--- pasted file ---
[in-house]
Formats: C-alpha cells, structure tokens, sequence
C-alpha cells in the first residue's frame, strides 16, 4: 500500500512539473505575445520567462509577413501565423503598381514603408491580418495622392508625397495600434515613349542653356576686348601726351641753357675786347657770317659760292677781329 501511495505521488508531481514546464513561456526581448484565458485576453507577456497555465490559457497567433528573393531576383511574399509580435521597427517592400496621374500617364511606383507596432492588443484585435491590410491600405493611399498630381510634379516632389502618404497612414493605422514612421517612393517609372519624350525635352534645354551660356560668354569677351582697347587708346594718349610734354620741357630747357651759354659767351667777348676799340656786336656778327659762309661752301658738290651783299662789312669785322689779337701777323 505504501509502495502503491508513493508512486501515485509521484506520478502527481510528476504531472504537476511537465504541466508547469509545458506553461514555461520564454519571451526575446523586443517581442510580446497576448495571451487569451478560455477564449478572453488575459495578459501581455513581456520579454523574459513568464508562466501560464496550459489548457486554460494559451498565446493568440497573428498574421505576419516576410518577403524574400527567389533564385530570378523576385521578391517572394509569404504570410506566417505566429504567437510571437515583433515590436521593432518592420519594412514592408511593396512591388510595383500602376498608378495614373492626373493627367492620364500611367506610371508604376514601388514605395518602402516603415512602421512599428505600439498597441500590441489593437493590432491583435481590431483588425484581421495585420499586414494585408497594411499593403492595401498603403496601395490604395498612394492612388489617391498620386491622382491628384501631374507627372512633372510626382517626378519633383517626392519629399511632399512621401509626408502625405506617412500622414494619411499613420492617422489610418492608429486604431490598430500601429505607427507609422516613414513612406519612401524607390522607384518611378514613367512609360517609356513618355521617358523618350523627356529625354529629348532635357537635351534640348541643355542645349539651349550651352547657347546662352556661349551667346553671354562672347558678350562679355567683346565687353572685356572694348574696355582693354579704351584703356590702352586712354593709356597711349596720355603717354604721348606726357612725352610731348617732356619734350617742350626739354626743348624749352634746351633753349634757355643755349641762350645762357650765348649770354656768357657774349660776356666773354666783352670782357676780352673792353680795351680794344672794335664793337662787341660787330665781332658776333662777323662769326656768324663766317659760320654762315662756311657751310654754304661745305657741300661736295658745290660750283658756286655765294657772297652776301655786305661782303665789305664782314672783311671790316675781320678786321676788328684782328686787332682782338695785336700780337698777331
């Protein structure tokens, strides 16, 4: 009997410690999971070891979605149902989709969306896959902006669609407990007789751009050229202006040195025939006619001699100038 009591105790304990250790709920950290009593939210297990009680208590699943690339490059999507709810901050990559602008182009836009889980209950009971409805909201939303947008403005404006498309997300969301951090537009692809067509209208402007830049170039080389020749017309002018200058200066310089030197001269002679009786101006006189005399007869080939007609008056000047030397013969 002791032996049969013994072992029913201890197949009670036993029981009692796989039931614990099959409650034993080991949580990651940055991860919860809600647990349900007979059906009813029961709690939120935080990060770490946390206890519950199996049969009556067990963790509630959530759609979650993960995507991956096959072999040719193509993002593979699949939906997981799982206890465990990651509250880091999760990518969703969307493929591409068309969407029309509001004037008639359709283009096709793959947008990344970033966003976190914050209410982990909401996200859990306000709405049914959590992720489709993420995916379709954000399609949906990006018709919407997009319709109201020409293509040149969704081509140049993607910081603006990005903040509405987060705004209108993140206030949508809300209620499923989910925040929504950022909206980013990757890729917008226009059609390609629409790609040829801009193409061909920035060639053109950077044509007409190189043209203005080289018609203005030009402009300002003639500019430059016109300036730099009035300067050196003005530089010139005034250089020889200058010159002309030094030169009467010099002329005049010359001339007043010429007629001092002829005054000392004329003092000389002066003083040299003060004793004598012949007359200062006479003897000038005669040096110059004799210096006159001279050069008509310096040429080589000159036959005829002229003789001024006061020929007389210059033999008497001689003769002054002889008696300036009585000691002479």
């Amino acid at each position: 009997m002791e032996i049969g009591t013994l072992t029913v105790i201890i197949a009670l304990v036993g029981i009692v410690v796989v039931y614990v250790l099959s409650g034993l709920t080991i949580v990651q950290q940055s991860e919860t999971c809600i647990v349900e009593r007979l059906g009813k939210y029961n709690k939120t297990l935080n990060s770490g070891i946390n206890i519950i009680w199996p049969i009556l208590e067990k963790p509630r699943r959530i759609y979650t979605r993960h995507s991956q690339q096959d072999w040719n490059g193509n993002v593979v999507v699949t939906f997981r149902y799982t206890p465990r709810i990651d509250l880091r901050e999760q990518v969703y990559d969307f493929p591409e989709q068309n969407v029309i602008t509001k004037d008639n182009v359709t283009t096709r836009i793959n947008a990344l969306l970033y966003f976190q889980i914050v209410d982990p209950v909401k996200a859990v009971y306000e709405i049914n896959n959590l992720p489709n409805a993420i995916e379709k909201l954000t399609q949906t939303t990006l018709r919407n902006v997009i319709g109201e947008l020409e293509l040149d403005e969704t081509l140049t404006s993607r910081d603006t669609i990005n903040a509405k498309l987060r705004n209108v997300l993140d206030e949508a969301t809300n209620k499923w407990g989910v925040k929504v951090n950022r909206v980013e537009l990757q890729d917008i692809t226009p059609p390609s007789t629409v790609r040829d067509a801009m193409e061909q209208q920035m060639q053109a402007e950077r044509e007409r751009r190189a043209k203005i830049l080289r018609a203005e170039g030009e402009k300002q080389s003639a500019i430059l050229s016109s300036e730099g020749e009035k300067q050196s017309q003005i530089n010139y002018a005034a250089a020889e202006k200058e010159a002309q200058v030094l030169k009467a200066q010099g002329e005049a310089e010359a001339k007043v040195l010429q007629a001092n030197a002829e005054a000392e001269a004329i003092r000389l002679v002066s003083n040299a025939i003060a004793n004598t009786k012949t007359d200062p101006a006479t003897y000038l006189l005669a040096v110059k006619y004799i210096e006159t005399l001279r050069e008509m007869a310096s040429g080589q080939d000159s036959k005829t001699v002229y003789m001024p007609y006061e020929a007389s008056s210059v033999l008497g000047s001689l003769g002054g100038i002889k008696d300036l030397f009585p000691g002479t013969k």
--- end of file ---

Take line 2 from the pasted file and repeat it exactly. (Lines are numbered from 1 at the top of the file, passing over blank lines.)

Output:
Formats: C-alpha cells, structure tokens, sequence